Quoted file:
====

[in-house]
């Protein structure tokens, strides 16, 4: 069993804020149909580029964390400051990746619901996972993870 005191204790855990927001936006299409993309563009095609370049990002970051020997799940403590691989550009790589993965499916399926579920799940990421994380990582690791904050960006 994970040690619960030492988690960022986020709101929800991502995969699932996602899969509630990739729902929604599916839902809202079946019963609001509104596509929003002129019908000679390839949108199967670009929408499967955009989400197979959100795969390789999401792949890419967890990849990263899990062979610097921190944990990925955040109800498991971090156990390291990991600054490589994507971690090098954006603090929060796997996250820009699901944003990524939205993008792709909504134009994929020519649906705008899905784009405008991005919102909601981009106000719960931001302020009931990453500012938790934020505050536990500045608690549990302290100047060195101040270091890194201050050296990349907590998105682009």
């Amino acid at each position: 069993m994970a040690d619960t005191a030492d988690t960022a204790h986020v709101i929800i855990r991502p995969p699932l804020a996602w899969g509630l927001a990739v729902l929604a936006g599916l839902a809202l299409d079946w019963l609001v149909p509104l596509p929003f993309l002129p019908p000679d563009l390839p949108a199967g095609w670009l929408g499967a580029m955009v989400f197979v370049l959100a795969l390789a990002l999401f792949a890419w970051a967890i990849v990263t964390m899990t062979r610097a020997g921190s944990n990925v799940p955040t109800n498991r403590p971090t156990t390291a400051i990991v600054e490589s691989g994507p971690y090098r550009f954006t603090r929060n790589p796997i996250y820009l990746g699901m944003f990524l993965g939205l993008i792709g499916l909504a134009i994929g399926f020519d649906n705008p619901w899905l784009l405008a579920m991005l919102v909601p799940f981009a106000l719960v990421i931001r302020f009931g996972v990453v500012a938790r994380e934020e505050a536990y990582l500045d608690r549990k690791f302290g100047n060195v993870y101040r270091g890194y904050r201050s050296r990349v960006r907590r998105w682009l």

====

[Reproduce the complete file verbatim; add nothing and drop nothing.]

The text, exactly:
[in-house]
């Protein structure tokens, strides 16, 4: 069993804020149909580029964390400051990746619901996972993870 005191204790855990927001936006299409993309563009095609370049990002970051020997799940403590691989550009790589993965499916399926579920799940990421994380990582690791904050960006 994970040690619960030492988690960022986020709101929800991502995969699932996602899969509630990739729902929604599916839902809202079946019963609001509104596509929003002129019908000679390839949108199967670009929408499967955009989400197979959100795969390789999401792949890419967890990849990263899990062979610097921190944990990925955040109800498991971090156990390291990991600054490589994507971690090098954006603090929060796997996250820009699901944003990524939205993008792709909504134009994929020519649906705008899905784009405008991005919102909601981009106000719960931001302020009931990453500012938790934020505050536990500045608690549990302290100047060195101040270091890194201050050296990349907590998105682009």
């Amino acid at each position: 069993m994970a040690d619960t005191a030492d988690t960022a204790h986020v709101i929800i855990r991502p995969p699932l804020a996602w899969g509630l927001a990739v729902l929604a936006g599916l839902a809202l299409d079946w019963l609001v149909p509104l596509p929003f993309l002129p019908p000679d563009l390839p949108a199967g095609w670009l929408g499967a580029m955009v989400f197979v370049l959100a795969l390789a990002l999401f792949a890419w970051a967890i990849v990263t964390m899990t062979r610097a020997g921190s944990n990925v799940p955040t109800n498991r403590p971090t156990t390291a400051i990991v600054e490589s691989g994507p971690y090098r550009f954006t603090r929060n790589p796997i996250y820009l990746g699901m944003f990524l993965g939205l993008i792709g499916l909504a134009i994929g399926f020519d649906n705008p619901w899905l784009l405008a579920m991005l919102v909601p799940f981009a106000l719960v990421i931001r302020f009931g996972v990453v500012a938790r994380e934020e505050a536990y990582l500045d608690r549990k690791f302290g100047n060195v993870y101040r270091g890194y904050r201050s050296r990349v960006r907590r998105w682009l």